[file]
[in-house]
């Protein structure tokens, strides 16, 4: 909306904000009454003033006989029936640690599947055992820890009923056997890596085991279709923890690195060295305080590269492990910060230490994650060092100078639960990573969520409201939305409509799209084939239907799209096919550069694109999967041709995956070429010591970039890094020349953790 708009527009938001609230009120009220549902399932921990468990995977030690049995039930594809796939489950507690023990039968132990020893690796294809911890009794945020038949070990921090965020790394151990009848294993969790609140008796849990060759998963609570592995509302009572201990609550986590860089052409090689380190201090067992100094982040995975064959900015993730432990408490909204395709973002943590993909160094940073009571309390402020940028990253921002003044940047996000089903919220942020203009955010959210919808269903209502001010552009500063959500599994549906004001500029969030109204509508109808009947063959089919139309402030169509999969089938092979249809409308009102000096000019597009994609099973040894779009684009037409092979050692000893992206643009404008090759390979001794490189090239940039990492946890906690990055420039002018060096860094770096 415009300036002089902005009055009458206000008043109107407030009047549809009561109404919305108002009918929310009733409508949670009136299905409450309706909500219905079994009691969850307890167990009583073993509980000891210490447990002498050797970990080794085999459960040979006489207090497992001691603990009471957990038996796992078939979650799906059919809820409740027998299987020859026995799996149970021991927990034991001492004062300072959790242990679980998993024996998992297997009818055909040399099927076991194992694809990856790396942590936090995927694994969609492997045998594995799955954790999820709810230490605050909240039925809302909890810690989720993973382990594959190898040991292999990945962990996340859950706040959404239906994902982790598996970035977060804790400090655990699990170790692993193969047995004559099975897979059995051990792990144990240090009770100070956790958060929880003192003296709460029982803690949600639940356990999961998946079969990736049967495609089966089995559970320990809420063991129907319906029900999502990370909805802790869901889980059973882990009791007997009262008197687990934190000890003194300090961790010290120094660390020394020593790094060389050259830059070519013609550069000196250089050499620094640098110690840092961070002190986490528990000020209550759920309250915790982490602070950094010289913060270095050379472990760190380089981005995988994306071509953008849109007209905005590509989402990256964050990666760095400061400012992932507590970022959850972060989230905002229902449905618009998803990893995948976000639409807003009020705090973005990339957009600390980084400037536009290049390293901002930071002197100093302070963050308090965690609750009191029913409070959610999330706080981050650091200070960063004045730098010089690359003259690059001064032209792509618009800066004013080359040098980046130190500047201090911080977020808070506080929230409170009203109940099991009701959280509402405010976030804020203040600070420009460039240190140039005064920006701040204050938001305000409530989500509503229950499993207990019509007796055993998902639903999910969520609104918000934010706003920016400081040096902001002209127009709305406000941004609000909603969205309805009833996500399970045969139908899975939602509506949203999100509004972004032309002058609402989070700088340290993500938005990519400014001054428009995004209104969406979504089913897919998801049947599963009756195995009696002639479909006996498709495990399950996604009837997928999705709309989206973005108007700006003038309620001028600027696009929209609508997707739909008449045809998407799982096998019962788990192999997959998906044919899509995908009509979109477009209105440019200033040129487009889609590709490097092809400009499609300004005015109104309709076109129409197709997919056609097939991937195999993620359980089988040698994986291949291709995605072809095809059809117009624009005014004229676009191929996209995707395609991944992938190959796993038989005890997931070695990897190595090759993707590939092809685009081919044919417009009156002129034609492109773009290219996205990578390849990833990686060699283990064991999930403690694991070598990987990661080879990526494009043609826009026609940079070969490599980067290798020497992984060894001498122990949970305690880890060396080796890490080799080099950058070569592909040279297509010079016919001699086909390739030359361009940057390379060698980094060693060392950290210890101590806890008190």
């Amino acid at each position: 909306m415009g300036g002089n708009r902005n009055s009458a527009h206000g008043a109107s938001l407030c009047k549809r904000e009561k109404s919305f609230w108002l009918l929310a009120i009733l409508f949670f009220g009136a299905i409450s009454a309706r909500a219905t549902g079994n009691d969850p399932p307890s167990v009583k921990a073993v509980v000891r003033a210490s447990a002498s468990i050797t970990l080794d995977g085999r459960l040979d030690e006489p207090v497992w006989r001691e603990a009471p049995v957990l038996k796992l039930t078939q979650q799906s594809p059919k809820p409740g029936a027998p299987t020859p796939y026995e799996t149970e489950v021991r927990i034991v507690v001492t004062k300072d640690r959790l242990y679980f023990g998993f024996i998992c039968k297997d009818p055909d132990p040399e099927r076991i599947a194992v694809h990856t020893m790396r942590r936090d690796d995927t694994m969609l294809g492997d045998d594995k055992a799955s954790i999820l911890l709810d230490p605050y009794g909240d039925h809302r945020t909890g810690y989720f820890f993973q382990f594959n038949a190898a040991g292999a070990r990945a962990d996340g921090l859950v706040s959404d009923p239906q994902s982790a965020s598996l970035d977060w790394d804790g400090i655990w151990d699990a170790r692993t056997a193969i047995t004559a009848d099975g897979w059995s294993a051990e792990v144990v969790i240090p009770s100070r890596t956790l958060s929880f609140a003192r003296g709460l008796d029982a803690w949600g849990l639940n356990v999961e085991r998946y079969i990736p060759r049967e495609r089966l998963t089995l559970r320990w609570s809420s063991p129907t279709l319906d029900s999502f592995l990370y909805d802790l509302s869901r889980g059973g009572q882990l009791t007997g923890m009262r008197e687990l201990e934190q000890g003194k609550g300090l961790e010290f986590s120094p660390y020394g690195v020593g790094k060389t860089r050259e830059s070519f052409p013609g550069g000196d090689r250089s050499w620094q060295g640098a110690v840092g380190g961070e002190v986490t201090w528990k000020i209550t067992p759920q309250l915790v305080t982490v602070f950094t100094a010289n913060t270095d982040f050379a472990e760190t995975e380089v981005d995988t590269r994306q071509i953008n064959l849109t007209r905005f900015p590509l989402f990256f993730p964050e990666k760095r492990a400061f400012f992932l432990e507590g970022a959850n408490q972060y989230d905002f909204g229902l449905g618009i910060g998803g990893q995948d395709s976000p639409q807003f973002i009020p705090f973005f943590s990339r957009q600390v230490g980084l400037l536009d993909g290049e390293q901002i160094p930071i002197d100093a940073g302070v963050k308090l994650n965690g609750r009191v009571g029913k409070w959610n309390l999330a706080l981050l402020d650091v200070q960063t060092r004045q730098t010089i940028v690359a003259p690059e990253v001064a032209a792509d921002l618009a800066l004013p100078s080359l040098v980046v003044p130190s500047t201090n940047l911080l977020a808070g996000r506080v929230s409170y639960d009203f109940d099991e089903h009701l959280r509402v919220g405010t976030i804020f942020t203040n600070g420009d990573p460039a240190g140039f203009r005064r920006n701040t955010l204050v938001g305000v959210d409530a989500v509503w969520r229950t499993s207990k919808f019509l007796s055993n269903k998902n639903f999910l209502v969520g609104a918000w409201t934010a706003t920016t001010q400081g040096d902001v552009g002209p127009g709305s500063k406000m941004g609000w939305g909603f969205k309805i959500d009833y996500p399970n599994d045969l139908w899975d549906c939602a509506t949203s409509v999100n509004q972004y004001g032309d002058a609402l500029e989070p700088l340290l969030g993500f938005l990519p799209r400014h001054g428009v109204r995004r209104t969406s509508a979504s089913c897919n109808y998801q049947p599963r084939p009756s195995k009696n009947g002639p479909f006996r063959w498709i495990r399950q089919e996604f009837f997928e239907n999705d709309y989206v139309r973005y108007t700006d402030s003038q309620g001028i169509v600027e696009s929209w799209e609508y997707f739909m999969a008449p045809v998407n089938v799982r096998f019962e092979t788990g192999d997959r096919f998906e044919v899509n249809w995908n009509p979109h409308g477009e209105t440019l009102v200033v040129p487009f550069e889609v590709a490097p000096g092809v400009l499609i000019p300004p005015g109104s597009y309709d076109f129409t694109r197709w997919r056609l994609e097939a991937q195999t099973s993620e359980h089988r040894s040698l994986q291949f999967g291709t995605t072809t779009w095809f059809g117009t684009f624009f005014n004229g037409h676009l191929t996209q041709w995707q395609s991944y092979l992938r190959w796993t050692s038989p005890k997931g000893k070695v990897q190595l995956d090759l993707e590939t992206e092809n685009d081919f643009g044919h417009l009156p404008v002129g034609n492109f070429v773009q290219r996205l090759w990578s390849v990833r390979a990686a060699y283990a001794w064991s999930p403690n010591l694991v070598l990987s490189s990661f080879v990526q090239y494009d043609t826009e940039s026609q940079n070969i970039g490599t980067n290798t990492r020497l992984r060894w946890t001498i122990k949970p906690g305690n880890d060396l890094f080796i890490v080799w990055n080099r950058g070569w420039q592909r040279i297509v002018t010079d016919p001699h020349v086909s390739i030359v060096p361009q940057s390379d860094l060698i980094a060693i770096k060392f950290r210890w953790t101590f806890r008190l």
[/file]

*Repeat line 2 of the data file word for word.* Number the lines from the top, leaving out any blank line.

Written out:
């Protein structure tokens, strides 16, 4: 909306904000009454003033006989029936640690599947055992820890009923056997890596085991279709923890690195060295305080590269492990910060230490994650060092100078639960990573969520409201939305409509799209084939239907799209096919550069694109999967041709995956070429010591970039890094020349953790 708009527009938001609230009120009220549902399932921990468990995977030690049995039930594809796939489950507690023990039968132990020893690796294809911890009794945020038949070990921090965020790394151990009848294993969790609140008796849990060759998963609570592995509302009572201990609550986590860089052409090689380190201090067992100094982040995975064959900015993730432990408490909204395709973002943590993909160094940073009571309390402020940028990253921002003044940047996000089903919220942020203009955010959210919808269903209502001010552009500063959500599994549906004001500029969030109204509508109808009947063959089919139309402030169509999969089938092979249809409308009102000096000019597009994609099973040894779009684009037409092979050692000893992206643009404008090759390979001794490189090239940039990492946890906690990055420039002018060096860094770096 415009300036002089902005009055009458206000008043109107407030009047549809009561109404919305108002009918929310009733409508949670009136299905409450309706909500219905079994009691969850307890167990009583073993509980000891210490447990002498050797970990080794085999459960040979006489207090497992001691603990009471957990038996796992078939979650799906059919809820409740027998299987020859026995799996149970021991927990034991001492004062300072959790242990679980998993024996998992297997009818055909040399099927076991194992694809990856790396942590936090995927694994969609492997045998594995799955954790999820709810230490605050909240039925809302909890810690989720993973382990594959190898040991292999990945962990996340859950706040959404239906994902982790598996970035977060804790400090655990699990170790692993193969047995004559099975897979059995051990792990144990240090009770100070956790958060929880003192003296709460029982803690949600639940356990999961998946079969990736049967495609089966089995559970320990809420063991129907319906029900999502990370909805802790869901889980059973882990009791007997009262008197687990934190000890003194300090961790010290120094660390020394020593790094060389050259830059070519013609550069000196250089050499620094640098110690840092961070002190986490528990000020209550759920309250915790982490602070950094010289913060270095050379472990760190380089981005995988994306071509953008849109007209905005590509989402990256964050990666760095400061400012992932507590970022959850972060989230905002229902449905618009998803990893995948976000639409807003009020705090973005990339957009600390980084400037536009290049390293901002930071002197100093302070963050308090965690609750009191029913409070959610999330706080981050650091200070960063004045730098010089690359003259690059001064032209792509618009800066004013080359040098980046130190500047201090911080977020808070506080929230409170009203109940099991009701959280509402405010976030804020203040600070420009460039240190140039005064920006701040204050938001305000409530989500509503229950499993207990019509007796055993998902639903999910969520609104918000934010706003920016400081040096902001002209127009709305406000941004609000909603969205309805009833996500399970045969139908899975939602509506949203999100509004972004032309002058609402989070700088340290993500938005990519400014001054428009995004209104969406979504089913897919998801049947599963009756195995009696002639479909006996498709495990399950996604009837997928999705709309989206973005108007700006003038309620001028600027696009929209609508997707739909008449045809998407799982096998019962788990192999997959998906044919899509995908009509979109477009209105440019200033040129487009889609590709490097092809400009499609300004005015109104309709076109129409197709997919056609097939991937195999993620359980089988040698994986291949291709995605072809095809059809117009624009005014004229676009191929996209995707395609991944992938190959796993038989005890997931070695990897190595090759993707590939092809685009081919044919417009009156002129034609492109773009290219996205990578390849990833990686060699283990064991999930403690694991070598990987990661080879990526494009043609826009026609940079070969490599980067290798020497992984060894001498122990949970305690880890060396080796890490080799080099950058070569592909040279297509010079016919001699086909390739030359361009940057390379060698980094060693060392950290210890101590806890008190």